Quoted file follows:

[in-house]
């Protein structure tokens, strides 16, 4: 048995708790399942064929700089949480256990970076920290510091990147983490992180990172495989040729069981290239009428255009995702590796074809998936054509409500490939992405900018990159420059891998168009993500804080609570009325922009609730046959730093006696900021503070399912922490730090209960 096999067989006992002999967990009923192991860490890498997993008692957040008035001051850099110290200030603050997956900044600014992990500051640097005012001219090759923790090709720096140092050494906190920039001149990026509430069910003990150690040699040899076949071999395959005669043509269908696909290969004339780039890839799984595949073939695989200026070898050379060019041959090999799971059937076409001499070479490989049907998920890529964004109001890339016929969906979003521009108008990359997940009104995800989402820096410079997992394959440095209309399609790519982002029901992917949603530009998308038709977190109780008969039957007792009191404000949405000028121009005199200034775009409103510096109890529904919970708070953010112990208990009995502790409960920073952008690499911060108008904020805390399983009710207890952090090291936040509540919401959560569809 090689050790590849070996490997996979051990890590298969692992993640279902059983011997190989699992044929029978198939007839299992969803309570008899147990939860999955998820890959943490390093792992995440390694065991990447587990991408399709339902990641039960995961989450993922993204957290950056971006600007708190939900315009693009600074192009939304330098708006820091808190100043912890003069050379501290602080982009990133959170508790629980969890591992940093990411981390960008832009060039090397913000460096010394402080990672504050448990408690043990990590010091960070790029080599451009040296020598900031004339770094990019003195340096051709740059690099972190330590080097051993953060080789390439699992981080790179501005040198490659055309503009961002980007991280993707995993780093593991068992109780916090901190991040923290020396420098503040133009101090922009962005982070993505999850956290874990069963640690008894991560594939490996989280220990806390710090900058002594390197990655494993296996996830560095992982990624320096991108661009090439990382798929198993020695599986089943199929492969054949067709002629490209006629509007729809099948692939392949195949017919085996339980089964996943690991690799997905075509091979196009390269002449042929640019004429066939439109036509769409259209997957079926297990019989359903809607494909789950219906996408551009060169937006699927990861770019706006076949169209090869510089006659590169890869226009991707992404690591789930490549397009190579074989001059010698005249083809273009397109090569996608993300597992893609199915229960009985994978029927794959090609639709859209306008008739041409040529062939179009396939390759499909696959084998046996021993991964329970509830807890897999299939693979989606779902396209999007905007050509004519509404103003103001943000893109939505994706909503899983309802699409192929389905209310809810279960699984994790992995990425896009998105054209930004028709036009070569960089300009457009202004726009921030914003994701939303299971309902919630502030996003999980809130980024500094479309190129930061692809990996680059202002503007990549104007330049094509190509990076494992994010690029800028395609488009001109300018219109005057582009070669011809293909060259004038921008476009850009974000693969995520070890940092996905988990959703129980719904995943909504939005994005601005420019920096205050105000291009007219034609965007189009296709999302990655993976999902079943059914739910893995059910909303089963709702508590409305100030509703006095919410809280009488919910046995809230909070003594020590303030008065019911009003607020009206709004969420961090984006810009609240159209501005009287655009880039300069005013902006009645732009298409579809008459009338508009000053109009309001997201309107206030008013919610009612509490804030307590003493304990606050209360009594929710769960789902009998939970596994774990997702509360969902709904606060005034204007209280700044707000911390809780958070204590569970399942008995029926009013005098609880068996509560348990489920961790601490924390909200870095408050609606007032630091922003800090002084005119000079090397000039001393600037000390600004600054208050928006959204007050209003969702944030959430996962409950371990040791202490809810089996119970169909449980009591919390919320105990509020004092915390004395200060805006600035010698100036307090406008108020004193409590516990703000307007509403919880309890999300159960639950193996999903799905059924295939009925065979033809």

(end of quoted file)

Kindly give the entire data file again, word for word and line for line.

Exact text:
[in-house]
């Protein structure tokens, strides 16, 4: 048995708790399942064929700089949480256990970076920290510091990147983490992180990172495989040729069981290239009428255009995702590796074809998936054509409500490939992405900018990159420059891998168009993500804080609570009325922009609730046959730093006696900021503070399912922490730090209960 096999067989006992002999967990009923192991860490890498997993008692957040008035001051850099110290200030603050997956900044600014992990500051640097005012001219090759923790090709720096140092050494906190920039001149990026509430069910003990150690040699040899076949071999395959005669043509269908696909290969004339780039890839799984595949073939695989200026070898050379060019041959090999799971059937076409001499070479490989049907998920890529964004109001890339016929969906979003521009108008990359997940009104995800989402820096410079997992394959440095209309399609790519982002029901992917949603530009998308038709977190109780008969039957007792009191404000949405000028121009005199200034775009409103510096109890529904919970708070953010112990208990009995502790409960920073952008690499911060108008904020805390399983009710207890952090090291936040509540919401959560569809 090689050790590849070996490997996979051990890590298969692992993640279902059983011997190989699992044929029978198939007839299992969803309570008899147990939860999955998820890959943490390093792992995440390694065991990447587990991408399709339902990641039960995961989450993922993204957290950056971006600007708190939900315009693009600074192009939304330098708006820091808190100043912890003069050379501290602080982009990133959170508790629980969890591992940093990411981390960008832009060039090397913000460096010394402080990672504050448990408690043990990590010091960070790029080599451009040296020598900031004339770094990019003195340096051709740059690099972190330590080097051993953060080789390439699992981080790179501005040198490659055309503009961002980007991280993707995993780093593991068992109780916090901190991040923290020396420098503040133009101090922009962005982070993505999850956290874990069963640690008894991560594939490996989280220990806390710090900058002594390197990655494993296996996830560095992982990624320096991108661009090439990382798929198993020695599986089943199929492969054949067709002629490209006629509007729809099948692939392949195949017919085996339980089964996943690991690799997905075509091979196009390269002449042929640019004429066939439109036509769409259209997957079926297990019989359903809607494909789950219906996408551009060169937006699927990861770019706006076949169209090869510089006659590169890869226009991707992404690591789930490549397009190579074989001059010698005249083809273009397109090569996608993300597992893609199915229960009985994978029927794959090609639709859209306008008739041409040529062939179009396939390759499909696959084998046996021993991964329970509830807890897999299939693979989606779902396209999007905007050509004519509404103003103001943000893109939505994706909503899983309802699409192929389905209310809810279960699984994790992995990425896009998105054209930004028709036009070569960089300009457009202004726009921030914003994701939303299971309902919630502030996003999980809130980024500094479309190129930061692809990996680059202002503007990549104007330049094509190509990076494992994010690029800028395609488009001109300018219109005057582009070669011809293909060259004038921008476009850009974000693969995520070890940092996905988990959703129980719904995943909504939005994005601005420019920096205050105000291009007219034609965007189009296709999302990655993976999902079943059914739910893995059910909303089963709702508590409305100030509703006095919410809280009488919910046995809230909070003594020590303030008065019911009003607020009206709004969420961090984006810009609240159209501005009287655009880039300069005013902006009645732009298409579809008459009338508009000053109009309001997201309107206030008013919610009612509490804030307590003493304990606050209360009594929710769960789902009998939970596994774990997702509360969902709904606060005034204007209280700044707000911390809780958070204590569970399942008995029926009013005098609880068996509560348990489920961790601490924390909200870095408050609606007032630091922003800090002084005119000079090397000039001393600037000390600004600054208050928006959204007050209003969702944030959430996962409950371990040791202490809810089996119970169909449980009591919390919320105990509020004092915390004395200060805006600035010698100036307090406008108020004193409590516990703000307007509403919880309890999300159960639950193996999903799905059924295939009925065979033809």